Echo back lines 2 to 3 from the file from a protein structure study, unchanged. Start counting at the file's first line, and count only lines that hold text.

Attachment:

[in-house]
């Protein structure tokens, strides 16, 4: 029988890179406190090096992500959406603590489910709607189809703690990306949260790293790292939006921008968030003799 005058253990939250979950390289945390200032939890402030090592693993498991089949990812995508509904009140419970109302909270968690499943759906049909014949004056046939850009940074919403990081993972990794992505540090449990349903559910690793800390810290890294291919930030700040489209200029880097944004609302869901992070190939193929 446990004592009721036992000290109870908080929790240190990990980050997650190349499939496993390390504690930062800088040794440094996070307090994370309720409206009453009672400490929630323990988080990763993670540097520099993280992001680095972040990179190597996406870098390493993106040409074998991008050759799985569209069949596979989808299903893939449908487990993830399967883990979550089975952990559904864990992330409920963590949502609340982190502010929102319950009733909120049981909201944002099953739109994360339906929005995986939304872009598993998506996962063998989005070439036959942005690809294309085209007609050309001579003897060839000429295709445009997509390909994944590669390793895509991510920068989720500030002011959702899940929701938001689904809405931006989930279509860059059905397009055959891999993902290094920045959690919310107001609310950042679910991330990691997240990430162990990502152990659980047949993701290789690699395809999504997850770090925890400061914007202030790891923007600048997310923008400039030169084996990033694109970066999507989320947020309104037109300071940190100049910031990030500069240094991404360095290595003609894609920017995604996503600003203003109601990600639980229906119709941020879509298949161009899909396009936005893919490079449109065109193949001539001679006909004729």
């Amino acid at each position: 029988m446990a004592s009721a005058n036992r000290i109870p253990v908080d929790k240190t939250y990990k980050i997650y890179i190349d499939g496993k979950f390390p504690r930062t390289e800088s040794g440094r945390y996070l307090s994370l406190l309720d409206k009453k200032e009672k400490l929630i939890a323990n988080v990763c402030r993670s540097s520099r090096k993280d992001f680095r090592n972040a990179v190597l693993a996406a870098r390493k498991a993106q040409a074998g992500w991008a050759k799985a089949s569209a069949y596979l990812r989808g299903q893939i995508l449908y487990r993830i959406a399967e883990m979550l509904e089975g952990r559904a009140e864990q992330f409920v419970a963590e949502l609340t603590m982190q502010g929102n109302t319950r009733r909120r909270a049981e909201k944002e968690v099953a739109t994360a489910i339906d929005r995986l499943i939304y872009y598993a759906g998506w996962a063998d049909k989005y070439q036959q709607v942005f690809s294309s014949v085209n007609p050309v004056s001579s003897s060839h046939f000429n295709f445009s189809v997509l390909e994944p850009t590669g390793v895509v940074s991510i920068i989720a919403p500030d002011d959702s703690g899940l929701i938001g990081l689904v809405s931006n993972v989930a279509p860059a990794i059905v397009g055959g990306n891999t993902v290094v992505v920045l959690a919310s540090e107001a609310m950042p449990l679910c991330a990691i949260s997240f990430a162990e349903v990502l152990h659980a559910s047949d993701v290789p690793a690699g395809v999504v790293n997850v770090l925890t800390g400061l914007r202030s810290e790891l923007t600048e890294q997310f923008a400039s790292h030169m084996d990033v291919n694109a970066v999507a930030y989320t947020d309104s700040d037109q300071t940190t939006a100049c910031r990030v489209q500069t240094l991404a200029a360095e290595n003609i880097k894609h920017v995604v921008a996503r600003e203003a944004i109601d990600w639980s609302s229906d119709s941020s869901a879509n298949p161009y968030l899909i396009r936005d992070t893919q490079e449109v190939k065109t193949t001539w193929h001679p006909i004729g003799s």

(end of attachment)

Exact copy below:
């Protein structure tokens, strides 16, 4: 029988890179406190090096992500959406603590489910709607189809703690990306949260790293790292939006921008968030003799 005058253990939250979950390289945390200032939890402030090592693993498991089949990812995508509904009140419970109302909270968690499943759906049909014949004056046939850009940074919403990081993972990794992505540090449990349903559910690793800390810290890294291919930030700040489209200029880097944004609302869901992070190939193929 446990004592009721036992000290109870908080929790240190990990980050997650190349499939496993390390504690930062800088040794440094996070307090994370309720409206009453009672400490929630323990988080990763993670540097520099993280992001680095972040990179190597996406870098390493993106040409074998991008050759799985569209069949596979989808299903893939449908487990993830399967883990979550089975952990559904864990992330409920963590949502609340982190502010929102319950009733909120049981909201944002099953739109994360339906929005995986939304872009598993998506996962063998989005070439036959942005690809294309085209007609050309001579003897060839000429295709445009997509390909994944590669390793895509991510920068989720500030002011959702899940929701938001689904809405931006989930279509860059059905397009055959891999993902290094920045959690919310107001609310950042679910991330990691997240990430162990990502152990659980047949993701290789690699395809999504997850770090925890400061914007202030790891923007600048997310923008400039030169084996990033694109970066999507989320947020309104037109300071940190100049910031990030500069240094991404360095290595003609894609920017995604996503600003203003109601990600639980229906119709941020879509298949161009899909396009936005893919490079449109065109193949001539001679006909004729």
């Amino acid at each position: 029988m446990a004592s009721a005058n036992r000290i109870p253990v908080d929790k240190t939250y990990k980050i997650y890179i190349d499939g496993k979950f390390p504690r930062t390289e800088s040794g440094r945390y996070l307090s994370l406190l309720d409206k009453k200032e009672k400490l929630i939890a323990n988080v990763c402030r993670s540097s520099r090096k993280d992001f680095r090592n972040a990179v190597l693993a996406a870098r390493k498991a993106q040409a074998g992500w991008a050759k799985a089949s569209a069949y596979l990812r989808g299903q893939i995508l449908y487990r993830i959406a399967e883990m979550l509904e089975g952990r559904a009140e864990q992330f409920v419970a963590e949502l609340t603590m982190q502010g929102n109302t319950r009733r909120r909270a049981e909201k944002e968690v099953a739109t994360a489910i339906d929005r995986l499943i939304y872009y598993a759906g998506w996962a063998d049909k989005y070439q036959q709607v942005f690809s294309s014949v085209n007609p050309v004056s001579s003897s060839h046939f000429n295709f445009s189809v997509l390909e994944p850009t590669g390793v895509v940074s991510i920068i989720a919403p500030d002011d959702s703690g899940l929701i938001g990081l689904v809405s931006n993972v989930a279509p860059a990794i059905v397009g055959g990306n891999t993902v290094v992505v920045l959690a919310s540090e107001a609310m950042p449990l679910c991330a990691i949260s997240f990430a162990e349903v990502l152990h659980a559910s047949d993701v290789p690793a690699g395809v999504v790293n997850v770090l925890t800390g400061l914007r202030s810290e790891l923007t600048e890294q997310f923008a400039s790292h030169m084996d990033v291919n694109a970066v999507a930030y989320t947020d309104s700040d037109q300071t940190t939006a100049c910031r990030v489209q500069t240094l991404a200029a360095e290595n003609i880097k894609h920017v995604v921008a996503r600003e203003a944004i109601d990600w639980s609302s229906d119709s941020s869901a879509n298949p161009y968030l899909i396009r936005d992070t893919q490079e449109v190939k065109t193949t001539w193929h001679p006909i004729g003799s």